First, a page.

A grazing enterprise focusing on cattle breeding and finishing has been listed for sale by Richard Gemmell from Elders Central West.
Previously run as a Merino sheep and wool operation, Genaren is a 6425ha mixed farming property located at Narromine/Peak Hill.
Large areas of open country and strategic development makes it also well suited to farming.
Mostly level to gently undulating open grazing country, Genaren has scattered shade timber and a small range which runs for 728ha from north to south.
The red/brown soils and medium cracking clays with moisture storing capabilities provide prolific pasture growth year-round in season.
The property has a 6km (mostly) double frontage to the semi-permanent Genaren Creek, plus several smaller creeks traversing the property.
Water is supplied by four stock and domestic bores, 58 dams and a floodplain which runs into the main dams and can provide beneficial flooding to around 162ha.
Over the past 20 years, Michael and Dorothy Harrison have secured adjoining blocks, almost doubling the scale and diversity of Glenaren.
Mr Gemmell said the property will attract a range of buyers.
“Glenaren will suit local producers wanting a large stand-alone enterprise, or agribusinesses and corporates seeking a bolt-on acquisition. It is also substantial enough to justify a manager and staff,” he said.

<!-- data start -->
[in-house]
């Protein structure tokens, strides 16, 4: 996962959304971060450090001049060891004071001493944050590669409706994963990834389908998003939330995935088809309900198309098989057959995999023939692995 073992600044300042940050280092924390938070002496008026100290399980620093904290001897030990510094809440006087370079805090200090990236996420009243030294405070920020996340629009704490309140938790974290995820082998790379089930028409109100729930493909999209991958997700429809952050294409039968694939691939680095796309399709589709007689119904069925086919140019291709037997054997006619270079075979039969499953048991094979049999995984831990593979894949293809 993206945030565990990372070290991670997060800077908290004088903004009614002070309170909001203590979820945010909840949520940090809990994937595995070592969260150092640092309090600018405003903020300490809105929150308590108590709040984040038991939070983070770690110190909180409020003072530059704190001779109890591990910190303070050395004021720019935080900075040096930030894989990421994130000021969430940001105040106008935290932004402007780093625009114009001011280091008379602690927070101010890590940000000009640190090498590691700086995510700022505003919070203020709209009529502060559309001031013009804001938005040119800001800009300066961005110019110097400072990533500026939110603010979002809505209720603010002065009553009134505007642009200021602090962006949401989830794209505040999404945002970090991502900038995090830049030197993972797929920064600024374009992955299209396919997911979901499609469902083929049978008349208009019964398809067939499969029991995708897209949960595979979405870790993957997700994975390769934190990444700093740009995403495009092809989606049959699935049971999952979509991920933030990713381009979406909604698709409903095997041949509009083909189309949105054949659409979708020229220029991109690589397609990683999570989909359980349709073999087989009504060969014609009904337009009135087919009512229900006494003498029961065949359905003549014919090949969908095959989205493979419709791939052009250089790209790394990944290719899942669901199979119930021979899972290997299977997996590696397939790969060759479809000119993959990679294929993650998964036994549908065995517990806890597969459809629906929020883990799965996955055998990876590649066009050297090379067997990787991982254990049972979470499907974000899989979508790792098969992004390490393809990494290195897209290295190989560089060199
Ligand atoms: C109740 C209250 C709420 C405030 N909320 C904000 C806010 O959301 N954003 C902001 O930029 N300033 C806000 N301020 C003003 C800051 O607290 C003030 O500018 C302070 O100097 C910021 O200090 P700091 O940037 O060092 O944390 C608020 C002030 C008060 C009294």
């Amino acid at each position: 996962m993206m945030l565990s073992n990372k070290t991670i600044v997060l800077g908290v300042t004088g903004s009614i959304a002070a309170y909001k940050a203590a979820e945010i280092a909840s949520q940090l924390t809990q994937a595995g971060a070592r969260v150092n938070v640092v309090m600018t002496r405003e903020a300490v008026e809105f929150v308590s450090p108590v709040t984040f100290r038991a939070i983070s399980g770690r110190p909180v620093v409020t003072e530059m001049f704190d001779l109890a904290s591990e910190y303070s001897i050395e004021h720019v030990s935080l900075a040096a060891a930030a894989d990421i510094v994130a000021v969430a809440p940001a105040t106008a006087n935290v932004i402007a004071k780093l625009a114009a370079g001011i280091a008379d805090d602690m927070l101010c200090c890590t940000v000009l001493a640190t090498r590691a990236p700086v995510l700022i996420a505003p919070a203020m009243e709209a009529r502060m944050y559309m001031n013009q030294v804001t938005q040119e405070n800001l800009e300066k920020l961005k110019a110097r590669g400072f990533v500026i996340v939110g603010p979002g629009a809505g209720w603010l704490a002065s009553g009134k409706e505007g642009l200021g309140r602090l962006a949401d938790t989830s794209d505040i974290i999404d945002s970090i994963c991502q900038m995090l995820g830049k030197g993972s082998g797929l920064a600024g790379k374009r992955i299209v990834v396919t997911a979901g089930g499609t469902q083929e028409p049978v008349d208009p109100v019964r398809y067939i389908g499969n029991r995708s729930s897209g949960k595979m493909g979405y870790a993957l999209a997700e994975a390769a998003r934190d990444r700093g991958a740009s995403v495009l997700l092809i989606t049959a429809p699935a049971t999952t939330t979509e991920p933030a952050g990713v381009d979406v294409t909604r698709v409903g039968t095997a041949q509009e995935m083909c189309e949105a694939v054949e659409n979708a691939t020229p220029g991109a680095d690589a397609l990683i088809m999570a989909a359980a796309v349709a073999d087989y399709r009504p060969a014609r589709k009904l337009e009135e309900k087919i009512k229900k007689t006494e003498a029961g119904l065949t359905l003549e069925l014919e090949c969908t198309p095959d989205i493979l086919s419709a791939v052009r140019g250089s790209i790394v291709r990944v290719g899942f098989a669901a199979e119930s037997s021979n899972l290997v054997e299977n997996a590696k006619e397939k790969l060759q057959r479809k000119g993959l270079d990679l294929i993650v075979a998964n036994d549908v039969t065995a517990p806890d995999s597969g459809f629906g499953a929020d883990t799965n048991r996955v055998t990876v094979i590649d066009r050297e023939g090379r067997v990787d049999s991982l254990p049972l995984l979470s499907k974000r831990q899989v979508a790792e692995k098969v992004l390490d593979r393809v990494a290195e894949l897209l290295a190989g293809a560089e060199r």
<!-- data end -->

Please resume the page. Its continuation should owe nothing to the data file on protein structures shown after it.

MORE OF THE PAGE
Genaren will be auctioned on June 7.
Stephen Vohland from Ray White Rural is marketing the well-grassed and well-watered Richmond grazing enterprise Windsor Park.
Spanning 10,490ha, the property is located 120km south of Richmond and 160km from Winton.
Featuring open downs country with the Rupert creek running the length of the holding on the northern boundary, Windsor Park is grassed with Mitchell, Flinders and seasonal herbage.
At the beginning of the year, it received 690mm following the monsoon event. A further 100mm fell in April.
Windsor Park has a near new artesian bore piped to tanks and troughs under pressure.
Vendors James and Leigh Pickering estimate the property can carry 1200 adult equivalents, however Windsor Park is being sold bare of stock.
Another well-grassed western Queensland property to hit the market is Longreach’s Ban Ban, which has been listed for private sale for $5.1 million.
Located 95km south of Longreach and 250km west of Blackall, the 14,264ha enterprise is offering immediate access for cattle, sheep or goats.
Boasting sweet high-weight gain country, the property has no invasive weeds and around 60 percent has brand new exclusion fencing.
Ban Ban consists of Mitchell and Flinders black soil downs country and grows an abundance of natural grasses and herbages, as well as some buffel.
Ten dams provide water, and all but one have been de-silted in recent times. There is one creek system that runs through the property which provides additional wet season waterholes.
Tom McLeish from TopX Australia said Ban Ban was in great shape.
“The country experienced an excellent finish to the 2019 wet season. While the property can carry 1300 adult equivalents (or 9000 DSE), Ban Ban could easily carry more stock numbers for the remainder of the year.”
Mr McLeish said the current owners, Michael and Sue Pratt, had decided it was time to start downsizing.